Aerial archaeology: Infrared drones

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  • Published: Oct 1, 2017
  • Author: David Bradley
  • Channels: Infrared Spectroscopy
thumbnail image: Aerial archaeology: Infrared drones

Aerial views below the ground

(a) Color orthoimage of a survey area at the Enfield Shaker Village, New Hampshire, showing location of historic buildings indicated on a 1917 map; (b) magnetic gradiometry survey data; (c) raw thermal imagery collected with a radiometric thermal camera; and (d) thermal imagery processed to show only values present in the lawn. (Images by Jesse Casana, Austin Chad Hill and Elise Laugier)

Aerial thermal, infrared, imagery could transform archaeology according to researchers from Dartmouth College in Hanover, New Hampshire, USA.

Research published in the journal Advances in Archaeological Practice could act as a user manual for scientists hoping to use modern thermal cameras, commercial unmanned aircraft (quadcopters, drones and other craft), and photogrammetric software to carry out aerial studies of sites of scientific and historical interest.

Thermal infrared imaging has been used for many years to locate buried architecture and other cultural landscape elements. However, success in this field depends on many variables, such as the composition of the soil, the soil's moisture content and any plant cover. Moreover, old-school field walking allowed archaeologists to obtain data across just one hectare each day, making it a very long-winded approach. Aerial thermography opens up a whole new vista on a site, not only can it cut through the foliage but it can cover a lot of area in much less time.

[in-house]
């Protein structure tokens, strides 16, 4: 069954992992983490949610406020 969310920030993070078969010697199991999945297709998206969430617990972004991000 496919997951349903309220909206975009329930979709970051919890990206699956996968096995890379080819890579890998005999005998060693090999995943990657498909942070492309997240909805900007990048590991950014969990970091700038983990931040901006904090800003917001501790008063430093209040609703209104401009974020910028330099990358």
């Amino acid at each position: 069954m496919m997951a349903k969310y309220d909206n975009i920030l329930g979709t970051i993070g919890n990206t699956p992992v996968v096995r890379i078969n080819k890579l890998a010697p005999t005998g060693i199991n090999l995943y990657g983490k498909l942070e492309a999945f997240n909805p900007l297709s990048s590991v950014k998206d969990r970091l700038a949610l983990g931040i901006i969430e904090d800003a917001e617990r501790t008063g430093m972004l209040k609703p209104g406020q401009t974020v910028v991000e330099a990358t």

Historical picture

With modern thermal imaging systems it is also possible to record full spectroscopic data or temperature data for every pixel of the image recorded. The precision with which small, inexpensive and easy to operate drones, can be flown using a smart phone or tablet computer makes the aerial thermographic data even more comprehensive and accessible. The researchers point out that mapping multiple aerial images together is now relatively straightforward using new photogrammetric software, which automatically aligns images and features ortho-image capabilities, to correct aberrations and make the scale uniform across images that may have been assimilated from different altitudes and attitudes.

Jesse Casana and colleagues tested their novel approach to aerial archaeology with case studies of six archaeological sites in North America, the Mediterranean, and the Middle East. They hoped to demonstrate just how effective the approach could be in carrying out aerial thermal surveys. They assessed how the weather, environment, time of day, ground cover, and archaeological features all affected the results they could obtain and compared their data with earlier research and historical images.

Shaker style

In one example, at an ancestral Pueblo settlement in Blue J, New Mexico, USA, the team was able to map detailed architectural plans of a dozen ancient house compounds. This particular discovery was facilitated by the site having good conditions, low density ground cover and perfect environmental conditions at the time of the aerial thermography. The study also revealed traces of long-gone buildings and pathways at the Shaker Village in Enfield, New Hampshire.

"A lot of what we’ve learned from our research to date shows how much local environmental conditions and the timing of surveys can impact how well thermal imagery will reveal archaeological remains," Casana explains. "Yet, the more we understand these issues, the better we are able to deploy the technology. I think our results demonstrate aerial thermography’s potential to transform how we explore archaeological landscapes in many parts of the world.

Related Links

Adv Archaeol Practice 2017, online: "Archaeological Aerial Thermography in Theory and Practice"

Article by David Bradley

The views represented in this article are solely those of the author and do not necessarily represent those of John Wiley and Sons, Ltd.

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